The coronavirus: petrochemicals’ perfect storm

Markets continue to grapple with the impact of the coronavirus outbreak on China’s economic growth and demand for commodities. But given that China is now at the heart of global manufacturing supply chains—which in turn fuel demand for petrochemicals—the coronavirus outbreak and the ensuing collapse in economic activity are weighing on both a large importer and exporter of polymers. And given that chemicals are widely seen as the next frontier for oil demand—as gasoline, diesel and jet fuel consumption is projected to peak over the coming years—how demand for petrochemicals fares matter greatly.

Run cuts in China are reducing the availability of feedstock (such as LPG, naphtha and reformate) for the petrochemical industry, just as the lockdowns have crimped demand. Petrochemicals producers are now struggling to ascertain when and by how much to adjust output: Produce too much and they could exacerbate an oversupply in an environment of declining prices; ramp up too slowly and they could miss the opportunity to capitalise on a tight market once demand recovers. These uncertainties reverberate globally. In 2020, China is estimated to account for 61 per cent and 41 per cent of global net imports of polyethylene and polypropylene, respectively. Producers around the world have invested in steam crackers and export capabilities to feed China’s seemingly insatiable demand, leaving them with abundant supplies should China’s demand growth disappoint this year, weighing on ethylene and naphtha.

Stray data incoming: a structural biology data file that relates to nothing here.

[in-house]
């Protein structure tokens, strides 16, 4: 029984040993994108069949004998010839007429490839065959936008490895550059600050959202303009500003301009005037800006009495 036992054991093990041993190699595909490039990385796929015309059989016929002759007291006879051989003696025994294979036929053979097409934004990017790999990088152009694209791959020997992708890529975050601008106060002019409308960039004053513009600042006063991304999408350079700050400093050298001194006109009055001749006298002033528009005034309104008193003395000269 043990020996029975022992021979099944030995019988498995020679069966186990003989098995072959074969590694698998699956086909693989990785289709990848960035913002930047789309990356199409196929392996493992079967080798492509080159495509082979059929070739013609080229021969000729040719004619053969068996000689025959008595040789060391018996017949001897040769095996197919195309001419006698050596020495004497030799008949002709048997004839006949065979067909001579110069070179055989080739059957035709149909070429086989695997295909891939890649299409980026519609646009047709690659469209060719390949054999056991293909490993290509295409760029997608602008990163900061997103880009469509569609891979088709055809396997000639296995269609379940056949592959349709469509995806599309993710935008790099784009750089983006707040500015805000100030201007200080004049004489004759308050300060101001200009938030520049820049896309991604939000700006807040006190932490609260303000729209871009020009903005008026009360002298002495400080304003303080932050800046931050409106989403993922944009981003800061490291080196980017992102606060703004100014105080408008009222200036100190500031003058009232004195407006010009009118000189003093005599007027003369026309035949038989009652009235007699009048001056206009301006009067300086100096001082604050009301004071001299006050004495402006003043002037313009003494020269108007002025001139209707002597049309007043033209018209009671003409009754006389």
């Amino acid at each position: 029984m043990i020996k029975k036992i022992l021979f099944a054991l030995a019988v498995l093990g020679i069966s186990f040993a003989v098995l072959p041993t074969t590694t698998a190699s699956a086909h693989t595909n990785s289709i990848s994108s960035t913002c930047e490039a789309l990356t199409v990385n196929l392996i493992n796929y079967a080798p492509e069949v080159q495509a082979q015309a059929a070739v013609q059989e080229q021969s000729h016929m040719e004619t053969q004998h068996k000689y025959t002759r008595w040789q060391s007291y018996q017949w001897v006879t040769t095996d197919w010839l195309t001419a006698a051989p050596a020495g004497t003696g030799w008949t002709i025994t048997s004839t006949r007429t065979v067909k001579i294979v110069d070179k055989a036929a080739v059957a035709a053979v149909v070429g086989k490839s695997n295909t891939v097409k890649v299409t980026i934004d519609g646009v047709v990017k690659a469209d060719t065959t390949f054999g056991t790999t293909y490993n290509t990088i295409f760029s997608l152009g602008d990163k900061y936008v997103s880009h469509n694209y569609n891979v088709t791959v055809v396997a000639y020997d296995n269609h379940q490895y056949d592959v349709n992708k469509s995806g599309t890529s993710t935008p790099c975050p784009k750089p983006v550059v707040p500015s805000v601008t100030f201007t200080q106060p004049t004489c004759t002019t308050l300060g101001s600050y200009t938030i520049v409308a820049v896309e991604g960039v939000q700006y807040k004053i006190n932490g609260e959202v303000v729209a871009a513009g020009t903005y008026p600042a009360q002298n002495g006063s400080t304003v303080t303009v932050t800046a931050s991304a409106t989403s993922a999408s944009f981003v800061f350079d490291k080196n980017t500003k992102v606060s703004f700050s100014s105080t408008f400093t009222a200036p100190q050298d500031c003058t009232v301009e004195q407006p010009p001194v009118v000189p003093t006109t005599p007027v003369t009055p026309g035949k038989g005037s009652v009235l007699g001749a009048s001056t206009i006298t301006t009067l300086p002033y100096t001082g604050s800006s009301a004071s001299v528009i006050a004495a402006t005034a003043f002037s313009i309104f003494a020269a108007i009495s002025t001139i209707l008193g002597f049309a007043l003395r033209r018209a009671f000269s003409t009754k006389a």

At the same time, China is a large exporter of some polymers, including PET film and bottle grade resins (made from paraxylene which relies on refinery-produced xylenes). Therefore, the reduction in exports from China is causing buyers to seek alternative supplies from the Middle East and South Asia, but these may not be enough, raising the price per tonne of the resin. And the uncertainty going forward remains huge: Will the collapse in demand be offset by supply outages? Will a potential stimulus in China lead to a strong demand recovery? As chemicals producers need to adapt to the ongoing uncertainty, one thing is clear: no other market can displace Chinese demand. While a Chinese stimulus in H2 20, assuming the virus peaks soon, will offer some relief, the coronavirus is offering markets a taste of just how disruptive a downside scenario in China can be.

By: John Richardson